In 2018 the Leadership Computing Facility at the Oak Ridge National Laboratory (ORNL) in Tennessee installed Summit, the world’s most powerful supercomputer ever built, to help it break new ground in scientific research.
The US Department of Energy built Summit using nearly 28,000 NVIDIA Volta GPUs and high-speed NVLink interconnect technologies.
Capable of delivering a peak 200 petaflops of double-precision computing, it is ten times faster than its predecessor, Titan; the system that set ORNL on its pioneering path of GPU-accelerated computing.
Summit’s huge performance boost has already begun powering scientific research into areas ranging from fusion energy to advanced materials and human diseases.
Watch the video to hear Bronson Messer, the facility’s senior scientist, talk about one of the ORNL’s most ambitious projects: exploring the mystery of what happens when stars end their lives in supernova explosions.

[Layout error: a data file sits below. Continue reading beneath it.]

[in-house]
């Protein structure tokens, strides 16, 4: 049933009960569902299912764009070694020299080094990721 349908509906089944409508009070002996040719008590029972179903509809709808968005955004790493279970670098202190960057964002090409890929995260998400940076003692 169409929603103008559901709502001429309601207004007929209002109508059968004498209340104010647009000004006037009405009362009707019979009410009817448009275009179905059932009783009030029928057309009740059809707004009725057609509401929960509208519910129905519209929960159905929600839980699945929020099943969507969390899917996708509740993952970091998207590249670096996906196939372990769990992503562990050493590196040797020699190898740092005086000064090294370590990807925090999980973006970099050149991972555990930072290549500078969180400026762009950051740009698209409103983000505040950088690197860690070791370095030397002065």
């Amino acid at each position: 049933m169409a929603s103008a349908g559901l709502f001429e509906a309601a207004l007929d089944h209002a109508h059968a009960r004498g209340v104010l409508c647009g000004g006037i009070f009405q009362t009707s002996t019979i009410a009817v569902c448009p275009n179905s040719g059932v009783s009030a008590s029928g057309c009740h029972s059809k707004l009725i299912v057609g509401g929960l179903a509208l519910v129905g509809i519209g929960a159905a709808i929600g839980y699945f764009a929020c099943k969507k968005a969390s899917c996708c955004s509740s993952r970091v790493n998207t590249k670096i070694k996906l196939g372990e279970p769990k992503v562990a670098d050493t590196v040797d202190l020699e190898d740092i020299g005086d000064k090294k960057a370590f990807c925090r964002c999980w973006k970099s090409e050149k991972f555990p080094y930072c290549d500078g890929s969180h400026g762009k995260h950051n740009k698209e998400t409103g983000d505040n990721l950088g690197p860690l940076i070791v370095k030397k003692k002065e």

“This is the birthplace of neutron stars, black holes and, most importantly, the place where we are born,” says Messer.
“Everything on the periodic table, the iron in our blood, the gold around your neck, is made in stars, or in their deaths. We want to understand how the elements are made and how they are disseminated in interstellar space.”
Building a computational simulation model of a supernova explosion involves a previously unmanageable panoply of calculations. “We can solve all those equations simultaneously in parallel on Summit’s GPUs,” says Messer.
Eventually, the team of scientists will compare the precise isotopic data they have obtained with Summit to observations others have gleaned from optical telescopes, gamma-ray telescopes in orbit and from meteorites carrying evidence of the solar system’s birth.
The aim is nothing less than knowing the Earth’s origins. “We want to understand where the story goes when we trace it back to the individual stellar explosions that we simulate on very large computers like Summit,” says Messer.